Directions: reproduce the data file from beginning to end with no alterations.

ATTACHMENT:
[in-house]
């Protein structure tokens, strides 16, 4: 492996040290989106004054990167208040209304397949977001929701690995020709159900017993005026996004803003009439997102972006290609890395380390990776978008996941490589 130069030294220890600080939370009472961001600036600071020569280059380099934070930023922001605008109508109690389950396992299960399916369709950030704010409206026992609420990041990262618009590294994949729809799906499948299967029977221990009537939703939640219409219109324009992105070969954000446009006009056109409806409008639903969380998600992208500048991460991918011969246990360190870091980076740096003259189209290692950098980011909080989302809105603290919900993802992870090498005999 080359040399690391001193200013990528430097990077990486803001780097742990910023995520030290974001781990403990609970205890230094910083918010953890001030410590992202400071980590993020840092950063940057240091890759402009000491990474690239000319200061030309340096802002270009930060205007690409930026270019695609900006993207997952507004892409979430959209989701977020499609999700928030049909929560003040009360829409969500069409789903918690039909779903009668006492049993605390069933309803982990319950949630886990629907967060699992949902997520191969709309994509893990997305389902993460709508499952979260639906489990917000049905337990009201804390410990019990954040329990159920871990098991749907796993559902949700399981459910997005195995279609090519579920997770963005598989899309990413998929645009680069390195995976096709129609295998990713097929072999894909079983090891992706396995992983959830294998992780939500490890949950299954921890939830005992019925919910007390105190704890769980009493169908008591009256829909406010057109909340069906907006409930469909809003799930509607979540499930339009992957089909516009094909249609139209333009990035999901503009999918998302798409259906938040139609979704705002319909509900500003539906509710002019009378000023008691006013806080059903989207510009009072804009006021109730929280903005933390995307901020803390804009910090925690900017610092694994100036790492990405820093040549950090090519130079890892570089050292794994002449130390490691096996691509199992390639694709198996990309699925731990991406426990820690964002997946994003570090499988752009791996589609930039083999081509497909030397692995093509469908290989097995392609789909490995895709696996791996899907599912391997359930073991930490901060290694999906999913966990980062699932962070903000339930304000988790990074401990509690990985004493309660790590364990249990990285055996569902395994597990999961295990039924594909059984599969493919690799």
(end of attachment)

[in-house]
């Protein structure tokens, strides 16, 4: 492996040290989106004054990167208040209304397949977001929701690995020709159900017993005026996004803003009439997102972006290609890395380390990776978008996941490589 130069030294220890600080939370009472961001600036600071020569280059380099934070930023922001605008109508109690389950396992299960399916369709950030704010409206026992609420990041990262618009590294994949729809799906499948299967029977221990009537939703939640219409219109324009992105070969954000446009006009056109409806409008639903969380998600992208500048991460991918011969246990360190870091980076740096003259189209290692950098980011909080989302809105603290919900993802992870090498005999 080359040399690391001193200013990528430097990077990486803001780097742990910023995520030290974001781990403990609970205890230094910083918010953890001030410590992202400071980590993020840092950063940057240091890759402009000491990474690239000319200061030309340096802002270009930060205007690409930026270019695609900006993207997952507004892409979430959209989701977020499609999700928030049909929560003040009360829409969500069409789903918690039909779903009668006492049993605390069933309803982990319950949630886990629907967060699992949902997520191969709309994509893990997305389902993460709508499952979260639906489990917000049905337990009201804390410990019990954040329990159920871990098991749907796993559902949700399981459910997005195995279609090519579920997770963005598989899309990413998929645009680069390195995976096709129609295998990713097929072999894909079983090891992706396995992983959830294998992780939500490890949950299954921890939830005992019925919910007390105190704890769980009493169908008591009256829909406010057109909340069906907006409930469909809003799930509607979540499930339009992957089909516009094909249609139209333009990035999901503009999918998302798409259906938040139609979704705002319909509900500003539906509710002019009378000023008691006013806080059903989207510009009072804009006021109730929280903005933390995307901020803390804009910090925690900017610092694994100036790492990405820093040549950090090519130079890892570089050292794994002449130390490691096996691509199992390639694709198996990309699925731990991406426990820690964002997946994003570090499988752009791996589609930039083999081509497909030397692995093509469908290989097995392609789909490995895709696996791996899907599912391997359930073991930490901060290694999906999913966990980062699932962070903000339930304000988790990074401990509690990985004493309660790590364990249990990285055996569902395994597990999961295990039924594909059984599969493919690799």